Case Study

Quality Is In The Sole For This Footwear Company

FDA quality metrics

There’s no business like shoe business for this company that operates both a retail segment and private label brand operation. The retail side runs over 1,045 value- priced family footwear stores in the US and Guam, 159 other stores in the US and Canada selling natural comfort style shoes, and a growing number of shoe stores in China. The company also sells shoes online and licenses two major name brand footwear product lines. Its footwear manufacturing operation sells to consumers worldwide through more than 1,700 retailers, including independent, chain, department stores, catalogs, and online retailers. The company has a growing footprint in China. Started in 1878, this company’s brands are recognized globally for crafting the perfect shoe.


The company has sourcing and product development offices in China, Hong Kong, Macau, Vietnam, Italy, Ethiopia, and the US (St. Louis and New York). During a period when the company was in the process of diversifying its mainly Chinese sourcing base to other Asian countries, its leadership set objectives to improve product quality. A new QA program was launched in 2016 and called the “Five Star QA” program.

Admitting the “cost of quality” was never measured before, the key drivers were to understand the impact of quality on the company’s business, the total amount of claims sent back to factories and suppliers, and how much of those claims were actually recouped. Defect rates, on both raw materials and finished goods, averaged about 8% annually.

The organization’s disparate parties lacked pure visibility across multiple systems, time zones and languages. Without the ability to digitize data at all levels of the supply chain, it could not see the quality of raw materials and commercialized products, or conduct analytics over time.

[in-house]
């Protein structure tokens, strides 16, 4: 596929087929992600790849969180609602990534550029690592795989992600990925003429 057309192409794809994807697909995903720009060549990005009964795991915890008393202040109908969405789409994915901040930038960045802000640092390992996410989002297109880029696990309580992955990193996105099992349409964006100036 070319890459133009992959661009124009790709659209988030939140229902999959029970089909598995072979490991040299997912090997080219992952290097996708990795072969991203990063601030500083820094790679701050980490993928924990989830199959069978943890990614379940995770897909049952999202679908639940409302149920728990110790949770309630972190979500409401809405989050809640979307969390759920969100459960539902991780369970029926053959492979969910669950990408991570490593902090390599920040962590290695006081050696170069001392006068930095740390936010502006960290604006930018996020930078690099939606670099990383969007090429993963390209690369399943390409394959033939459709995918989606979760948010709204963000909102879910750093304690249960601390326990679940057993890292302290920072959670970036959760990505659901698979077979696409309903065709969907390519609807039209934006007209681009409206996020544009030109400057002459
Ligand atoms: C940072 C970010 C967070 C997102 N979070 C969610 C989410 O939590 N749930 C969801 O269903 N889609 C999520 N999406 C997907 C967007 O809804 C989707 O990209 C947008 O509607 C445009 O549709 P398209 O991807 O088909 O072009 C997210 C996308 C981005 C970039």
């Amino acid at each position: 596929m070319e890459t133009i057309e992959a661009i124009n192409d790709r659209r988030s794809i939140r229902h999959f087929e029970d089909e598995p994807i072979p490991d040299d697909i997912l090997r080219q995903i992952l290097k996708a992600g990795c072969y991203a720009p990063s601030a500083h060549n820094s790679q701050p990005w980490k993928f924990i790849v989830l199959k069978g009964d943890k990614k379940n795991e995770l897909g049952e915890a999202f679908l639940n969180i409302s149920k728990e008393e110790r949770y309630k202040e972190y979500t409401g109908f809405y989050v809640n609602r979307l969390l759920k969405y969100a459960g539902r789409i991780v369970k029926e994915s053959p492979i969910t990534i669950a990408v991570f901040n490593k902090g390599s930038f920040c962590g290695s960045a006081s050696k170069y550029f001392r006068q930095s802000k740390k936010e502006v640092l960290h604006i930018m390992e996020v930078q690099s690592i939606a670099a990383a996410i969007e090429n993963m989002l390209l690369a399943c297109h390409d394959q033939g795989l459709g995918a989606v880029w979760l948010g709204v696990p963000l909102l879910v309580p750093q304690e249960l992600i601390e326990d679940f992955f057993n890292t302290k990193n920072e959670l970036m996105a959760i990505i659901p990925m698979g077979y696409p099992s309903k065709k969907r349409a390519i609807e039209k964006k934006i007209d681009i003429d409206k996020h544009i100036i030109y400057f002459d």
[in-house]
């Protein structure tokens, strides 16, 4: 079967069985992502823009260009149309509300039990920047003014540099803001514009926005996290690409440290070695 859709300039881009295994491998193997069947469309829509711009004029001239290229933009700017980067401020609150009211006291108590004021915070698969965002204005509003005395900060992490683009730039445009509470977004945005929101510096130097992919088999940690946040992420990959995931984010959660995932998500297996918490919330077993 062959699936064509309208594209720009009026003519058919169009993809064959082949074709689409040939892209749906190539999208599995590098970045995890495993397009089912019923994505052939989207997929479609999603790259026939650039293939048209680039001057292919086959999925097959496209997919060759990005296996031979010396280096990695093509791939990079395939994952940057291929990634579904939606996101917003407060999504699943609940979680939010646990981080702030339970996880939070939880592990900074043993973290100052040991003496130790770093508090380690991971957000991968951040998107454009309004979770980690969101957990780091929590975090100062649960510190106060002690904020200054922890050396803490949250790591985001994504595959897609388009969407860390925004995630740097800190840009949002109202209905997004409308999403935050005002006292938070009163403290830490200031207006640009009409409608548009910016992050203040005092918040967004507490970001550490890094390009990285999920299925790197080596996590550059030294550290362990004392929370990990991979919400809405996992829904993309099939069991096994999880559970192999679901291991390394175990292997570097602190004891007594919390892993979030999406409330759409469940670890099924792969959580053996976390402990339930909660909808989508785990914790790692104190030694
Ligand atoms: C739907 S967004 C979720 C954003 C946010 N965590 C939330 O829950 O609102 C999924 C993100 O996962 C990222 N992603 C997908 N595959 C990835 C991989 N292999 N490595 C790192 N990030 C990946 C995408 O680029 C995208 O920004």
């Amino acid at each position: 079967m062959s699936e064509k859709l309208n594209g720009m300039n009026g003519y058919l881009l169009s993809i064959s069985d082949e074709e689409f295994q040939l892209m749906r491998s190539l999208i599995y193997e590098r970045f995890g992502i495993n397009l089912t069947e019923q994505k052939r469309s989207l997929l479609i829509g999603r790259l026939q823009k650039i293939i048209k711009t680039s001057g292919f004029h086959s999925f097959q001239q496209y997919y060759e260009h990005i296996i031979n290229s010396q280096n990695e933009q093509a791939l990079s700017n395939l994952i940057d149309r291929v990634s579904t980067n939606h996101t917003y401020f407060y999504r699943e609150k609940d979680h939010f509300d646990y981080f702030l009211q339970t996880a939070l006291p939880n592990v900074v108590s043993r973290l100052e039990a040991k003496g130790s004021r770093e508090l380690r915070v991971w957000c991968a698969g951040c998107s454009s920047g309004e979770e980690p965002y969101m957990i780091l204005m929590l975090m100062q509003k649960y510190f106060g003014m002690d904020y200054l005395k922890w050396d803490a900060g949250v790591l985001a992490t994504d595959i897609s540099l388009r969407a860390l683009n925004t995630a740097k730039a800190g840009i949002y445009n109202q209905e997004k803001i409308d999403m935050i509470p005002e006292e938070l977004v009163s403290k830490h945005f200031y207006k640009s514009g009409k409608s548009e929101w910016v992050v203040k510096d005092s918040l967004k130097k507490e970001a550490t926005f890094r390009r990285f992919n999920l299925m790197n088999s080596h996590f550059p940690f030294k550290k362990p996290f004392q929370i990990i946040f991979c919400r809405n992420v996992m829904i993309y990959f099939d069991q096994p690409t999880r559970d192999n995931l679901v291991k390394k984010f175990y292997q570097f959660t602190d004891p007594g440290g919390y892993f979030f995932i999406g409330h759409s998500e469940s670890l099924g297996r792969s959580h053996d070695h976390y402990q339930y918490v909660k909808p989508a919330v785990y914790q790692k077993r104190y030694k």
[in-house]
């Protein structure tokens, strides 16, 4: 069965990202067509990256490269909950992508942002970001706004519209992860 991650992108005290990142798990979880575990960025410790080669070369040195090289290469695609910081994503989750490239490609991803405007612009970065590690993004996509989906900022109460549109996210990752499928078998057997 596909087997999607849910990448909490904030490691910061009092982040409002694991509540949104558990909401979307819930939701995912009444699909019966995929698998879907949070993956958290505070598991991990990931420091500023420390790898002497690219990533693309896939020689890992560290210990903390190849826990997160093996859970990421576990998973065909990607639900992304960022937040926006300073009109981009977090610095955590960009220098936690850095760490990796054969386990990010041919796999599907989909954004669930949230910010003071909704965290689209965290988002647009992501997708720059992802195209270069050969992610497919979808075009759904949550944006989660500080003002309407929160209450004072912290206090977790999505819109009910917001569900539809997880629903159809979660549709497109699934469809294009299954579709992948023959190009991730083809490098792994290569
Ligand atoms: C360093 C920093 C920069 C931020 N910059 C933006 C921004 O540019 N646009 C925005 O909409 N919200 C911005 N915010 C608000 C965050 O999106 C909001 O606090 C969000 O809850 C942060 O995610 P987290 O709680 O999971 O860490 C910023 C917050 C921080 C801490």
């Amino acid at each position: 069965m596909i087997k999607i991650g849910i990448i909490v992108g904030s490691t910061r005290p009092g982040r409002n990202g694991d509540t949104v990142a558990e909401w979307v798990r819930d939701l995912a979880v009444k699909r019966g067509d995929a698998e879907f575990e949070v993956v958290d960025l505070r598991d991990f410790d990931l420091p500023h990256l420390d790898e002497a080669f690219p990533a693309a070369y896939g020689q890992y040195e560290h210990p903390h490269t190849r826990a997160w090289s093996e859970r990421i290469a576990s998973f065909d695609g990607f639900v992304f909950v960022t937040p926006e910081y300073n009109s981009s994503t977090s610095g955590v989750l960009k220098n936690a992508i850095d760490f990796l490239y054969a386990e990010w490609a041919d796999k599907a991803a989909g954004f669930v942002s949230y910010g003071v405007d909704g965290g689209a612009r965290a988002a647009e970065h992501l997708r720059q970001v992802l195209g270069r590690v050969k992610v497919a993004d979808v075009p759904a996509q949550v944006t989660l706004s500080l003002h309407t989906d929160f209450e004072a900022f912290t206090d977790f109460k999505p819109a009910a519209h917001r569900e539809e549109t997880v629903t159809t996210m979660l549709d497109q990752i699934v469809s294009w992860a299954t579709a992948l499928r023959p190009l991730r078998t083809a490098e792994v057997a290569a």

Amber Road’s Supply Chain Collaboration platform for Inspection and Quality Management enabled the company to centralize and automate their processes. The solution facilitates an efficient means to collaborate with Tier One and Tier Two suppliers and provides visibility into quality inspections at the factory level, but also tracks returns for defects back to the tanneries.

Concurrent to the technology roll-out, the company defined factory inspection SOPs and more in-depth formal training for the factory inspectors. This raised the skill sets of its internal inspectors who use the Amber Road modules to input their results, product images, and notations.


The initial goals of improved quality and visibility have been achieved:

  • The number of claims back to the factory was reduced by 15-20% over the two years this company has used the Amber Road solution.
  • The trend line over the last two years shows a decline in claims by 20%, the average dollar amount for claims has gone down also, now totaling about $300-400,000 annually.

Defect rates have been cut in half – starting at 8% and now down to 4%.

But in the last six to ten months, claims plateaued. This is attributed to the growth of online sales which has led to consumers’ increased awareness to quality, and ability to return the product more conveniently.

The product quality at the factory/tannery level is still much better than before the ‘Five Star Program’ and Amber Road technology was put in place.

Aside from the quantifiable value, the organization also realized these benefits:

  • Increased Supply Chain agility, visibility, flexibility: Being on a common platform enables the organization to do major supplier diversification shifts; these also enabled them to get out of an external agent relationship and allowed sourcing to work with its supplier partners closer, which improved overall agility.
  • Reduced Risk: From the quality perspective, the solution has helped reduce the risk of product recalls and returns.